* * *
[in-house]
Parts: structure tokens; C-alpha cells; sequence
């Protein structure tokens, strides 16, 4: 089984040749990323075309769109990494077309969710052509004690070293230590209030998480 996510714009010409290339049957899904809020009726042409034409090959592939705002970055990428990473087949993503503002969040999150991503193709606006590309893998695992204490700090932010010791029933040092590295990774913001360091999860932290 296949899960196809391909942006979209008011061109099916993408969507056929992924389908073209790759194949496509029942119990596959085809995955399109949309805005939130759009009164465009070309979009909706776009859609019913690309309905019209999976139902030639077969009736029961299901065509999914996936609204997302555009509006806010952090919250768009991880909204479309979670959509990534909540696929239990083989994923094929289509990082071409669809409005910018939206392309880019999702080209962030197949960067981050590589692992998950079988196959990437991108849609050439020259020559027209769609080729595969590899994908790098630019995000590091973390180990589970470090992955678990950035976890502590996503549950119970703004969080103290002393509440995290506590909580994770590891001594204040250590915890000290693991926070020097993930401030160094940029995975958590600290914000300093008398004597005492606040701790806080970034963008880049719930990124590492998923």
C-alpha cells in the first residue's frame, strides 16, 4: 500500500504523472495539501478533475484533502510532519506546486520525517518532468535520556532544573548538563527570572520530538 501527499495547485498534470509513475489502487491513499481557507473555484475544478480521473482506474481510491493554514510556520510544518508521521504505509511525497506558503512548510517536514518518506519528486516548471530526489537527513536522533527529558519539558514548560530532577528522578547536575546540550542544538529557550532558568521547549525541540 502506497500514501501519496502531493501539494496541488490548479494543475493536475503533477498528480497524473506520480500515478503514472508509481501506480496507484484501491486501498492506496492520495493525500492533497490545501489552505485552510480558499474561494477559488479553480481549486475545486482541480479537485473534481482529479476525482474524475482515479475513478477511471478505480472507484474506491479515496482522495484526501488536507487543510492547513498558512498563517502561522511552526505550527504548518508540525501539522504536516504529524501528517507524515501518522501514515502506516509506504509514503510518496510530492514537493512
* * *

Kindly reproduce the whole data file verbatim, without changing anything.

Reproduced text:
[in-house]
Parts: structure tokens; C-alpha cells; sequence
């Protein structure tokens, strides 16, 4: 089984040749990323075309769109990494077309969710052509004690070293230590209030998480 996510714009010409290339049957899904809020009726042409034409090959592939705002970055990428990473087949993503503002969040999150991503193709606006590309893998695992204490700090932010010791029933040092590295990774913001360091999860932290 296949899960196809391909942006979209008011061109099916993408969507056929992924389908073209790759194949496509029942119990596959085809995955399109949309805005939130759009009164465009070309979009909706776009859609019913690309309905019209999976139902030639077969009736029961299901065509999914996936609204997302555009509006806010952090919250768009991880909204479309979670959509990534909540696929239990083989994923094929289509990082071409669809409005910018939206392309880019999702080209962030197949960067981050590589692992998950079988196959990437991108849609050439020259020559027209769609080729595969590899994908790098630019995000590091973390180990589970470090992955678990950035976890502590996503549950119970703004969080103290002393509440995290506590909580994770590891001594204040250590915890000290693991926070020097993930401030160094940029995975958590600290914000300093008398004597005492606040701790806080970034963008880049719930990124590492998923």
C-alpha cells in the first residue's frame, strides 16, 4: 500500500504523472495539501478533475484533502510532519506546486520525517518532468535520556532544573548538563527570572520530538 501527499495547485498534470509513475489502487491513499481557507473555484475544478480521473482506474481510491493554514510556520510544518508521521504505509511525497506558503512548510517536514518518506519528486516548471530526489537527513536522533527529558519539558514548560530532577528522578547536575546540550542544538529557550532558568521547549525541540 502506497500514501501519496502531493501539494496541488490548479494543475493536475503533477498528480497524473506520480500515478503514472508509481501506480496507484484501491486501498492506496492520495493525500492533497490545501489552505485552510480558499474561494477559488479553480481549486475545486482541480479537485473534481482529479476525482474524475482515479475513478477511471478505480472507484474506491479515496482522495484526501488536507487543510492547513498558512498563517502561522511552526505550527504548518508540525501539522504536516504529524501528517507524515501518522501514515502506516509506504509514503510518496510530492514537493512